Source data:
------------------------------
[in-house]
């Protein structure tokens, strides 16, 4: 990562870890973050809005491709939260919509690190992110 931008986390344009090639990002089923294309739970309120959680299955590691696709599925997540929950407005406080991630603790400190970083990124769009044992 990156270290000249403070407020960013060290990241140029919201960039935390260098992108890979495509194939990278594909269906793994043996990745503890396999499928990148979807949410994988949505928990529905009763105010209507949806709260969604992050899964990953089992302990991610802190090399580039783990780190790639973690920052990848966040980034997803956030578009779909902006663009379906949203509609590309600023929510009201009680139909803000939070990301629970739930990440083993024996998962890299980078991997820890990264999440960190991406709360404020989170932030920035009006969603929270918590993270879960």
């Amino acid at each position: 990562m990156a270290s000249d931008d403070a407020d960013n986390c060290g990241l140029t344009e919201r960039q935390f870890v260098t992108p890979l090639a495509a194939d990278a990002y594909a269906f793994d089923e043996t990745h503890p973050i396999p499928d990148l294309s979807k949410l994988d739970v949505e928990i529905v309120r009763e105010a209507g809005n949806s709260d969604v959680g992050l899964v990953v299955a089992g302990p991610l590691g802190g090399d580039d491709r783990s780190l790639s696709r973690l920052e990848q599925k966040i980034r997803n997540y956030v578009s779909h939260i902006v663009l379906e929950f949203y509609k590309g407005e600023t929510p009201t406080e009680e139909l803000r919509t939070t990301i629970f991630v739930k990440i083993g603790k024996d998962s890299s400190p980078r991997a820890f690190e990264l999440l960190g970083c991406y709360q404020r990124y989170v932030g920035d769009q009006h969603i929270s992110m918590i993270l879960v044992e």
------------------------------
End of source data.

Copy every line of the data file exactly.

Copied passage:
[in-house]
């Protein structure tokens, strides 16, 4: 990562870890973050809005491709939260919509690190992110 931008986390344009090639990002089923294309739970309120959680299955590691696709599925997540929950407005406080991630603790400190970083990124769009044992 990156270290000249403070407020960013060290990241140029919201960039935390260098992108890979495509194939990278594909269906793994043996990745503890396999499928990148979807949410994988949505928990529905009763105010209507949806709260969604992050899964990953089992302990991610802190090399580039783990780190790639973690920052990848966040980034997803956030578009779909902006663009379906949203509609590309600023929510009201009680139909803000939070990301629970739930990440083993024996998962890299980078991997820890990264999440960190991406709360404020989170932030920035009006969603929270918590993270879960």
């Amino acid at each position: 990562m990156a270290s000249d931008d403070a407020d960013n986390c060290g990241l140029t344009e919201r960039q935390f870890v260098t992108p890979l090639a495509a194939d990278a990002y594909a269906f793994d089923e043996t990745h503890p973050i396999p499928d990148l294309s979807k949410l994988d739970v949505e928990i529905v309120r009763e105010a209507g809005n949806s709260d969604v959680g992050l899964v990953v299955a089992g302990p991610l590691g802190g090399d580039d491709r783990s780190l790639s696709r973690l920052e990848q599925k966040i980034r997803n997540y956030v578009s779909h939260i902006v663009l379906e929950f949203y509609k590309g407005e600023t929510p009201t406080e009680e139909l803000r919509t939070t990301i629970f991630v739930k990440i083993g603790k024996d998962s890299s400190p980078r991997a820890f690190e990264l999440l960190g970083c991406y709360q404020r990124y989170v932030g920035d769009q009006h969603i929270s992110m918590i993270l879960v044992e």